Comment by digitalIchi — May 6, 2008

I for one think its the right decision to not force IE7 on people.

I, and I know I’m no alone, pretty much hate the UI in IE7 (and Vista).
The useless, botched, liquid-layout-killing, baby-seal-clubbing POS page zoom function that has replaced the old easy-access font size control, is reason alone for me to stay with IE6.

I use ctrl+mousewheel all the time to control font size, and I see no reason why I should have to give it up.

They could have given the crappy zoom function any other shortcut, but they had to hijack the one for the font zoom, thereby breaking a rule that all software designers should have branded into their skin:
NEVER yank functionality out of the users hands without permission.

I’m sure the machinery underneath, with security fixes etc, is just great, but why on earth did they bolt it together with an UI that is even WORSE than the old one?
Honestly, who hardwires things together like that still in 2008?
They should have separated the UI from the rest, and offered an option to go on using the old XP-style UI.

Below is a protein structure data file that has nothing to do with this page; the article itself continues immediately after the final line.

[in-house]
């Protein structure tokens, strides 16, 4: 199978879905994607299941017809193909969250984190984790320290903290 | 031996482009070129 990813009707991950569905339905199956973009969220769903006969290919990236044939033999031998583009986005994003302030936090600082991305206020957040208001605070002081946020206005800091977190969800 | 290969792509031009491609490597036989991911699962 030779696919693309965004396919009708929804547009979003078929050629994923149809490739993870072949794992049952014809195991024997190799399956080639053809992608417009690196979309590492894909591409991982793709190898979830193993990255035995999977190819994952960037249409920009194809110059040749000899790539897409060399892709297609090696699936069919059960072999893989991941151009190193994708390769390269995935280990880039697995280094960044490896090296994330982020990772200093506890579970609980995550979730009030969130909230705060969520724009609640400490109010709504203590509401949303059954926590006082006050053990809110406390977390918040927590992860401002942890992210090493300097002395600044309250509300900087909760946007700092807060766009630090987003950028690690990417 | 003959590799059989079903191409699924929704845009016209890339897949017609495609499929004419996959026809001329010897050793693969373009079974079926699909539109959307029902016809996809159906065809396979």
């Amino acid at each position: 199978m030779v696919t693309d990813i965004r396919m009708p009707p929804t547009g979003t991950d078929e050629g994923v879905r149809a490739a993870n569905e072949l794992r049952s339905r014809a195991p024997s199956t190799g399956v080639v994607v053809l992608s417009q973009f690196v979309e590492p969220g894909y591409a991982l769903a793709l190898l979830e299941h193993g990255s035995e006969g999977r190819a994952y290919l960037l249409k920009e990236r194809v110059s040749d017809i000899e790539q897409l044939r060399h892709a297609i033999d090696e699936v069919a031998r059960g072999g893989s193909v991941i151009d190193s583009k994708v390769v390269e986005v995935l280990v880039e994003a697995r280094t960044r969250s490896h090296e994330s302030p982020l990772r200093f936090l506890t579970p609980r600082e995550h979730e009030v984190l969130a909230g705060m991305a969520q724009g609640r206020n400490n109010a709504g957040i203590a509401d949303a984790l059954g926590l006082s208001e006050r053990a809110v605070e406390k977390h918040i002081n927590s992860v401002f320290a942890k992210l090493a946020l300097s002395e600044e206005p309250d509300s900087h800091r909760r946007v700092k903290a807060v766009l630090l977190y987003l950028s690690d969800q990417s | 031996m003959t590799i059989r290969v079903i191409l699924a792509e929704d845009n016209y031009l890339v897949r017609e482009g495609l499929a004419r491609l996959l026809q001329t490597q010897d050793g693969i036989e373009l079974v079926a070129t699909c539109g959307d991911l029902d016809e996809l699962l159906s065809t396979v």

The add-on “IE7pro” seems to mop up a lot of the junk in the IE7 UI, but sadly I doesn’t seem to be able to restore the crtl+wheel functionalty.
So for now, I’m forced to stay with IE6 (and XP ) if I don’t want a vista-style UI.
And I don’t.

Comment by MatsSvensson — May 6, 2008

Mats, ever heard about a browser called Firefox?

:)

Comment by Jeria — May 6, 2008

@Jeria: Clint Eastwood is awesome.

Comment by Jordan1 — May 6, 2008

My boss says that I have to support IE6 until it’s below 10% market share. It’s very painful.

Comment by pkenoyer — May 6, 2008

Thank god I’m not the only one. It feels like it here at the office where there are a lot of server side Java programmers who think JavaScript is a lesser form of programming. I posted up on our whiteboard last week, “Deprecate IE6!” and interestingly enough it’s still there. I know I won’t be able to change any minds on the current site focus, but there is talk around of a site revamp, which I’m pushing to make more client focused than the current site. With that update I’ll likely be asked to continue to support IE6, but I will do so in a lesser capacity. Unfortunately our users aren’t the most advanced out there, so we need to try not to alienate all of them.

Comment by SeanBlader — May 6, 2008